Axisymmetric oscillation modes of a double droplet system
View Description Hide DescriptionA double droplet system (DDS) consists of a sessile and a pendant drop that are coupled through a liquid filled cylindrical hole in a plate of thickness . For a small hole radius , equilibrium shapes of both drops are sections of spheres. While DDSs have a number of applications in microfluidics, a DDS oscillating about its equilibrium state can be used as a fast focusing liquid lens. Here, a DDS consisting of an isothermal, incompressible Newtonian fluid of constant density and constant viscosity that is surrounded by a gas is excited by oscillating in time (a) the pressure in the gas surrounding either drop (pressure excitation), (b) the plate perpendicular to its plane (axial excitation), and (c) the hole radius (radial excitation). In contrast with previous works that assumed transient drop shapes are spherical, they are determined here by simulation and used to identify the natural modes of axisymmetric oscillations from resonances observed during frequency sweeps with DDSs for which the combined volume of the two drops is less than . Pressure and axial excitations are found to have identical responses but axial and radial excitations are shown to excite different modes. These modes are compared to those exhibited by single pendant (sessile) drop systems. In particular, while a single pendant (sessile) drop has one additional oscillation mode compared to a free drop, a DDS is found to exhibit roughly twice as many oscillation modes as a pendant (sessile) drop. The effects of dimensionless volume , dimensionless plate thickness , and Ohnesorge number , where is the surface tension of the DDSgas interface, on the resonance frequencies are also investigated.

Capillary wave motion excited by high frequency surface acoustic waves
View Description Hide DescriptionThis paper presents a numerical and experimental study of capillary wave motion excited by high frequency surface acoustic waves(SAWs). The objective of this study is to provide insight into the dynamic behavior of the fluid free surface and its dependence on the excitation amplitude. A twodimensional numerical model that couples the motion of the piezoelectric substrate to a thin liquid layer atop the substrate is constructed. A perturbation method, in the limit of smallamplitude acoustic waves, is used to decompose the equations governing fluid motion to resolve the widely differing time scales associated with the high frequency excitation. While this model focuses on the free surface dynamics in the lowamplitude flow regime, the experimental study focuses on the highamplitude flow regime. Transformation of time series data from both experiments and simulations into the frequency domain reveals that, in the lowamplitude regime, a fundamental resonant frequency and a superharmonic frequency are found in the frequency spectra. The former is found to be identical to that of the applied SAW, and the free surface displacement magnitude is comparable to that of the substrate displacement. Our numerical results also confirm previous speculation that the separation distance between two displacement antinodal points on the free surface is for a film and for a drop, where and denote the SAW wavelength and the acoustic wavelength in the fluid, respectively. Finally, in the highamplitude regime, strong nonlinearities shift the acoustic energy to a lower frequency than that of the SAW; this lowfrequency broadband response, quite contrary to the subharmonic halffrequency capillary wave excitation predicted by the classical linear or weakly nonlinear Faraday theories, is supported by a scaling analysis of the momentum equations.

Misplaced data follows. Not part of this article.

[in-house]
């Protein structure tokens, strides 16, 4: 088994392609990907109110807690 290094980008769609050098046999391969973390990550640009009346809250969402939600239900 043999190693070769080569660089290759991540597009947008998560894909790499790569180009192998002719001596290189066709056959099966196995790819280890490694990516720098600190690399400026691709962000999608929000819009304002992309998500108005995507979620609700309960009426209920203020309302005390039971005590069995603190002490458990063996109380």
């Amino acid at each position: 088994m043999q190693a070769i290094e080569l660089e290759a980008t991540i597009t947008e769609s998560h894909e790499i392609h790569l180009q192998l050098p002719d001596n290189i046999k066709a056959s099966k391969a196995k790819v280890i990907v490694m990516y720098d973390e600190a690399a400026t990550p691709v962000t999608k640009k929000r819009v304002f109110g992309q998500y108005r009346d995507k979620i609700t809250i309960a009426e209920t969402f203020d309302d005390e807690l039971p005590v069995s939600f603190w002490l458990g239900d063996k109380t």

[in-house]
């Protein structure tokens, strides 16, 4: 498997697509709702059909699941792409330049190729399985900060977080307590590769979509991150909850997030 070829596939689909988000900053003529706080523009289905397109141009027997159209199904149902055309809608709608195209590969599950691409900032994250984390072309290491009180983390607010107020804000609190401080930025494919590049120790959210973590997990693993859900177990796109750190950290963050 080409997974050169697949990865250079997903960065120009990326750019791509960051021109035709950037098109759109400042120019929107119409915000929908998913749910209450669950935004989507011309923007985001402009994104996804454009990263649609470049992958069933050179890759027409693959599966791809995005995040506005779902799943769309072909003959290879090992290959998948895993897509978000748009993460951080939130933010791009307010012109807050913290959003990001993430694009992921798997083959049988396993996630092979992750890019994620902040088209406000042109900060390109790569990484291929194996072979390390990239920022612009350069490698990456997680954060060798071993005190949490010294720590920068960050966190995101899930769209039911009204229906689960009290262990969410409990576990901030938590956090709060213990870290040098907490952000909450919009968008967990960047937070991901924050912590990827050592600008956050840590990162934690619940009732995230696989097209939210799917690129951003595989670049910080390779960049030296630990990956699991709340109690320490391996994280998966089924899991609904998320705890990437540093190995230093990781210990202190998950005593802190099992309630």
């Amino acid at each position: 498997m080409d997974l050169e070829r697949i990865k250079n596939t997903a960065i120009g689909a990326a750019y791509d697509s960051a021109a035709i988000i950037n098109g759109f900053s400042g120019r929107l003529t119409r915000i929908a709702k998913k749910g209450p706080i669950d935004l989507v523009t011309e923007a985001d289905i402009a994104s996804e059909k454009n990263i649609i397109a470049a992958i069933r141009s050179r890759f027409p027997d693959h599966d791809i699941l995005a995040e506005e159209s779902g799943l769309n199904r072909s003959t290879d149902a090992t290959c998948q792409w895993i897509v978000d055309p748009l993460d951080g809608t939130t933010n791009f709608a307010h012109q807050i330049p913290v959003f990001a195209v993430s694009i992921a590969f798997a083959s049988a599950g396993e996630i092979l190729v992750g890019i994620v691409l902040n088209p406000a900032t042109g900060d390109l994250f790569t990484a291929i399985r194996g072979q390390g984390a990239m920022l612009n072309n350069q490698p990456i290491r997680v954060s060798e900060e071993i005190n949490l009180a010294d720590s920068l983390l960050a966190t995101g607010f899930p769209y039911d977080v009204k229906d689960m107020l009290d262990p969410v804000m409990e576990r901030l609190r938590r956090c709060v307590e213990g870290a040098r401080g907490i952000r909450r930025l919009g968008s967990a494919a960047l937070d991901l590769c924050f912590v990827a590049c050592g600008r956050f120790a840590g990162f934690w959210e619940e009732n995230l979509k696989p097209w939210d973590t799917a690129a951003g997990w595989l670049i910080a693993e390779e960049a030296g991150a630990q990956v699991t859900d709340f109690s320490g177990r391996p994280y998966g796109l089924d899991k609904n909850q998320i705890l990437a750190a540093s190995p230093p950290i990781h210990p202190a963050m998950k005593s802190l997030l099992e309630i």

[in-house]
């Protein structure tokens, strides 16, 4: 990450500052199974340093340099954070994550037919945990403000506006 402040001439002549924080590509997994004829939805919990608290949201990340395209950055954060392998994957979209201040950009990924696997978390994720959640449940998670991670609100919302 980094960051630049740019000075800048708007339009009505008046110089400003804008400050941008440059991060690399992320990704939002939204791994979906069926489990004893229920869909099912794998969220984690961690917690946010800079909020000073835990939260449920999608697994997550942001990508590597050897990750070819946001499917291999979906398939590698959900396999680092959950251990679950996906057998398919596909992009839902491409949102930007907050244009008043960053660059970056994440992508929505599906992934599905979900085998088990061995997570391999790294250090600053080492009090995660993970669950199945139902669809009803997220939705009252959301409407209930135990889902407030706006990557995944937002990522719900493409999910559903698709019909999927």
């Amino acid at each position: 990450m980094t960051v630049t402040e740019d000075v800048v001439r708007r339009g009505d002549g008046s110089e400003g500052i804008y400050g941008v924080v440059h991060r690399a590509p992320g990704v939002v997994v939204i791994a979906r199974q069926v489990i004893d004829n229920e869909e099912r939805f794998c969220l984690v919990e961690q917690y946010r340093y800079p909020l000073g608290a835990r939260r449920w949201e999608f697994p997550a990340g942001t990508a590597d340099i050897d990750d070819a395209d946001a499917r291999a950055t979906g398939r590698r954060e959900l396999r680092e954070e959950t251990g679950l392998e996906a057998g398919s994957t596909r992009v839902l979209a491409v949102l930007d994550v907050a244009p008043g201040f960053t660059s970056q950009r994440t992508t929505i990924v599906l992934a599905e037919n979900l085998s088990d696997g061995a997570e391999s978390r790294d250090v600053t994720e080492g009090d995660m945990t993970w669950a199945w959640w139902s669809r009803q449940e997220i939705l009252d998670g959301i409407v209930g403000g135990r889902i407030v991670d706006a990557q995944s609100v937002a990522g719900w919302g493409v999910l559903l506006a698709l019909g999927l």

Depinning of evaporating liquid films in square capillary tubes: Influence of corners’ roundedness
View Description Hide DescriptionIn this paper, evaporation of a volatile, perfectly wettingliquid confined in an initially filled capillary tube of square internal cross section is studied, when conditions are such that liquid films develop along the tube internal corners under the effect of capillary forces, as the bulk meniscus recedes inside the tube. More precisely, the emphasis is on the moment when the liquid film tips depin from the tube top once they have reached a critical length, a phenomenon observed in experiments. A model taking into account liquid corner flow and phase change at the film tip is proposed in order to predict the critical film length at depinning. The model is found to be in good agreement with experimental data and highlights that the critical film length depends strongly on the degree of roundedness of the tube internal corners. Thus, it is crucial to take into account this purely geometrical factor when modeling evaporation in polygonal capillary tubes or, more generally, corner flows in a rounded wedge.